I don’t think I’ve had this happen five or 10 times in 49 years. And looking back on it, it’s usually for crazy reasons. Like a company being sold, a total change in management or poor references after an offer has been made. But, this one takes the cake. And there are lessons all over the place.
This was the vice presidency’s position, for $400,000. My client had been interviewing for six weeks and finally settled on an excellent person. On Thursday, the human resources director calls the candidate and makes the final offer. The candidate says that it looks fine but he’s giving up a lot of stock where he is presently working and he would like our client to make it up. The human resources director gets together with the executive VP, who talks to the CEO and, amazingly enough, they come up with something that, he says, will make him happy.
He then tells the human resources director that he has to talk it over with his wife (mistake number one: he refers to his wife as “the boss.”). He says he can’t make any decision until he talks it over with, “the boss.” He also explains that he has to go out of town Friday and over the weekend to a sports tournament with one of his children, and he may not be able to talk to his wife until Monday. He then calls back the human resources director and explains that he has a golf tournament on Monday and he may not be able to speak to his wife (“the boss”) until late Monday.
He didn’t communicate correctly or the human resources director didn’t understand it, but she communicated to the Executive Vice President that the candidate was playing golf all weekend on Monday and wasn’t going to be able to give them a decision until Monday evening. The candidate claims that he made it clear to the human resources director that the weekend was devoted to one of his kids, out-of-town tournaments and that he and his company were actually hosting a golf tournament on Monday. It was work.
When Monday rolled around, the Executive Vice President was furious. First of all, he couldn’t believe that the candidate kept referring to his wife as, “the boss.” There was a slight miscommunication between the HR director and the executive VP. The executive VP was under the impression that our candidate was playing golf all weekend, as well as on Monday. Our candidate thought that since he had explained the situation to the HR director about going out of town for the weekend with one of his kids athletic events and being a sponsor for a golf tournament on Monday, it would get communicated to the executive VP in just that way. Well, it didn’t.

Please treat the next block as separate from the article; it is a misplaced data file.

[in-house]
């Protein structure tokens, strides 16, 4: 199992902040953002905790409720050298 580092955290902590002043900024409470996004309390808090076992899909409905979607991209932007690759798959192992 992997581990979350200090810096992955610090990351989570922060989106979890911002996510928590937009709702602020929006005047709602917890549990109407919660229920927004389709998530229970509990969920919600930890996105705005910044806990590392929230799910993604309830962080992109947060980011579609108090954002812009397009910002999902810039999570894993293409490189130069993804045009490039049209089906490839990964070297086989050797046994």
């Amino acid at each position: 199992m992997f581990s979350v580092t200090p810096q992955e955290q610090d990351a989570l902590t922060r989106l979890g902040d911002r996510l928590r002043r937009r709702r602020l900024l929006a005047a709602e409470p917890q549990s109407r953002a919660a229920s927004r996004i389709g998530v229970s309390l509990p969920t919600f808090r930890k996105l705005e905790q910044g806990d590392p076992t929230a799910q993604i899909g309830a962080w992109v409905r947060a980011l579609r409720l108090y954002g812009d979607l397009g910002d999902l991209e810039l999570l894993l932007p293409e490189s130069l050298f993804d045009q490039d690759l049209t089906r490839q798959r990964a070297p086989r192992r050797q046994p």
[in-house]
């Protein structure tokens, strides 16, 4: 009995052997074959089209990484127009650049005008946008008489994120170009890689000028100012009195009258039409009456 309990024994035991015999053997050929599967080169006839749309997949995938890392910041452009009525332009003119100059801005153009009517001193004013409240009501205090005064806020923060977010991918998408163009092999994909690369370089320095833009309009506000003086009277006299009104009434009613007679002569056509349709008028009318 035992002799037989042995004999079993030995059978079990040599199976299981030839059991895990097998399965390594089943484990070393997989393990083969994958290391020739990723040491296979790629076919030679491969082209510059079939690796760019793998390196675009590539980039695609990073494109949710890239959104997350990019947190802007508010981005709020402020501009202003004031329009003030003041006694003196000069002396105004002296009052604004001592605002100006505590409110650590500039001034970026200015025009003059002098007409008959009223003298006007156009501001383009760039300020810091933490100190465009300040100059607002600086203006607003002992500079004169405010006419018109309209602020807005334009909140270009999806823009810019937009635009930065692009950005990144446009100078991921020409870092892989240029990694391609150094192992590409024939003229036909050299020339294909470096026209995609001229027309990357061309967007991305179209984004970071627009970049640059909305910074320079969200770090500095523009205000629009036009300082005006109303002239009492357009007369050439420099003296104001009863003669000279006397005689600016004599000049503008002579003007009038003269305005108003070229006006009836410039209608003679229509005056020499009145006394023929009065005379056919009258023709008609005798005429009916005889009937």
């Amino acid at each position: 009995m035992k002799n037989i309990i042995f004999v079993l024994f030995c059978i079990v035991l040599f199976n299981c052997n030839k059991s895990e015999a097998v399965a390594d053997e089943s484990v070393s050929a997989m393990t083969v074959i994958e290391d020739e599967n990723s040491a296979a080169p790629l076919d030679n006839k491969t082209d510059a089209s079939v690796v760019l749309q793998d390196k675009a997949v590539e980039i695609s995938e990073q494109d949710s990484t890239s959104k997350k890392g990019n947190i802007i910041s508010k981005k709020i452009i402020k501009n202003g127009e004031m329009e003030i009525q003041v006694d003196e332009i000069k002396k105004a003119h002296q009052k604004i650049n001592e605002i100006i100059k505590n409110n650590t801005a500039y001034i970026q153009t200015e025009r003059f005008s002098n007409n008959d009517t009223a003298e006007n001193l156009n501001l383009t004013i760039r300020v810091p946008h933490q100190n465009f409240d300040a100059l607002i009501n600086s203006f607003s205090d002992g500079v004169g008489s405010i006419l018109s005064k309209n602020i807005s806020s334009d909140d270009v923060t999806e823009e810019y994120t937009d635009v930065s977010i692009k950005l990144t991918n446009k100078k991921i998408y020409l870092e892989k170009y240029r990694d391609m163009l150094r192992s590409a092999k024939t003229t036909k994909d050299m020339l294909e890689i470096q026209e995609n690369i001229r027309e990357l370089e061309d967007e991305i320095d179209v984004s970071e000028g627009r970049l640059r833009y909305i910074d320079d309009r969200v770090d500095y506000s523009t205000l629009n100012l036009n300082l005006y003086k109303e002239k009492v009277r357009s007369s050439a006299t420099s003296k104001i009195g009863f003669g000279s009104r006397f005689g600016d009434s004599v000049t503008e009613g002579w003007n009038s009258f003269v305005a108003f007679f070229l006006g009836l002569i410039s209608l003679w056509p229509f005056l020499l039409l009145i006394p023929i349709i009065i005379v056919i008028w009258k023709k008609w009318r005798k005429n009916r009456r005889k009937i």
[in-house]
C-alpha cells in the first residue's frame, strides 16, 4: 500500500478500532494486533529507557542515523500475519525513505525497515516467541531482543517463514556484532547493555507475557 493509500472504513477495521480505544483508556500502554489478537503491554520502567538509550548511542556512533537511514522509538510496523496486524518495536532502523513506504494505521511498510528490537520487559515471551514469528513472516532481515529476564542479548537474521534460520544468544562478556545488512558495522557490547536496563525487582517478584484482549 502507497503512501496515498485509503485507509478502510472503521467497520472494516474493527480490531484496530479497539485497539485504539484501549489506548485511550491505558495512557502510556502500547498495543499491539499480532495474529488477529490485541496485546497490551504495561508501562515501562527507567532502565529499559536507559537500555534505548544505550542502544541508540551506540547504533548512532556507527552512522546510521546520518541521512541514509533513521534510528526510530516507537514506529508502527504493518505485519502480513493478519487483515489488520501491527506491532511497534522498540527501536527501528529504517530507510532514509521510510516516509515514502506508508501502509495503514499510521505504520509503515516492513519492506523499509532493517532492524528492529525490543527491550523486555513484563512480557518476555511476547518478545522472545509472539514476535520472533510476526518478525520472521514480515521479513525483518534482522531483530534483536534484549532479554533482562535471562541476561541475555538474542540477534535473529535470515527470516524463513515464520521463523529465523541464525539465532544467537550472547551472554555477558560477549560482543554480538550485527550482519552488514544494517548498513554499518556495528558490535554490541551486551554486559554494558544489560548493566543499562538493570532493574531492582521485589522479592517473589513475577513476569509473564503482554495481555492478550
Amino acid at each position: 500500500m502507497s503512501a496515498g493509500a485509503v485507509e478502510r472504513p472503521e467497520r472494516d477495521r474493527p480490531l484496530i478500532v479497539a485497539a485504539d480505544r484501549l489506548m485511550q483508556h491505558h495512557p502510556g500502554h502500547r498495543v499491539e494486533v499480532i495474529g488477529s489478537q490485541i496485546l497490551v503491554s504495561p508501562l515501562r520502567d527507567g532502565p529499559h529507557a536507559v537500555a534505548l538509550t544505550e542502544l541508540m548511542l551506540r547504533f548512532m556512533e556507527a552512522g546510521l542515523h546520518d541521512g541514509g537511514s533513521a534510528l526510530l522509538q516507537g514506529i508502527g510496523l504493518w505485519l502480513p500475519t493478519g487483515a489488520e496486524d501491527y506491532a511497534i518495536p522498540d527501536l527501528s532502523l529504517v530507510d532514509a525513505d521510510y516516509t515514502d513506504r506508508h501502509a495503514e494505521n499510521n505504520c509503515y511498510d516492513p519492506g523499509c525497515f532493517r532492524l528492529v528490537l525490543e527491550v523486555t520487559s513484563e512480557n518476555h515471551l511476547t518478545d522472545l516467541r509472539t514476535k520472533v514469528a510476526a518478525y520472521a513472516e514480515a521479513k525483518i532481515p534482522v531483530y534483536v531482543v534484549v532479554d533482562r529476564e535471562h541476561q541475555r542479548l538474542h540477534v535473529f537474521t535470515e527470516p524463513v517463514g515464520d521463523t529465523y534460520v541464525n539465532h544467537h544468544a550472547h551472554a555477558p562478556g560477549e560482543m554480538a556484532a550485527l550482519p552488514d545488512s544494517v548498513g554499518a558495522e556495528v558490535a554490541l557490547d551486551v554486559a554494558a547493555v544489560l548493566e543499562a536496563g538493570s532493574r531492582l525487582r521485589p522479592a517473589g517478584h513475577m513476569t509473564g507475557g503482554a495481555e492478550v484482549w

The executive VP couldn’t imagine why the candidate couldn’t talk to his wife (“the boss” still rankled him) and let them know Monday at the latest. The executive VP just plain old had it with being postponed. He had gone to the CEO and gotten more stock than they originally offered. And when he felt like the candidate had better things to do than decide about the job, he figured there ought to be a candidate available who would be more grateful and committed. We started the search all over.
This is one of the saddest situations I’ve experienced in many years. My candidate missed a phenomenal opportunity. I found the company another really great candidate, so it worked out well for my other candidate and the executive VP.
I’m really sorry for my first candidate. I don’t mind if the candidate loses out on an opportunity for really good business reasons. But this wasn’t one of those situations. I take responsibility here for not encouraging my original candidate to let my client know on Friday, the day after he got the offer.
P. S. Don’t refer to your spouse as “the boss.”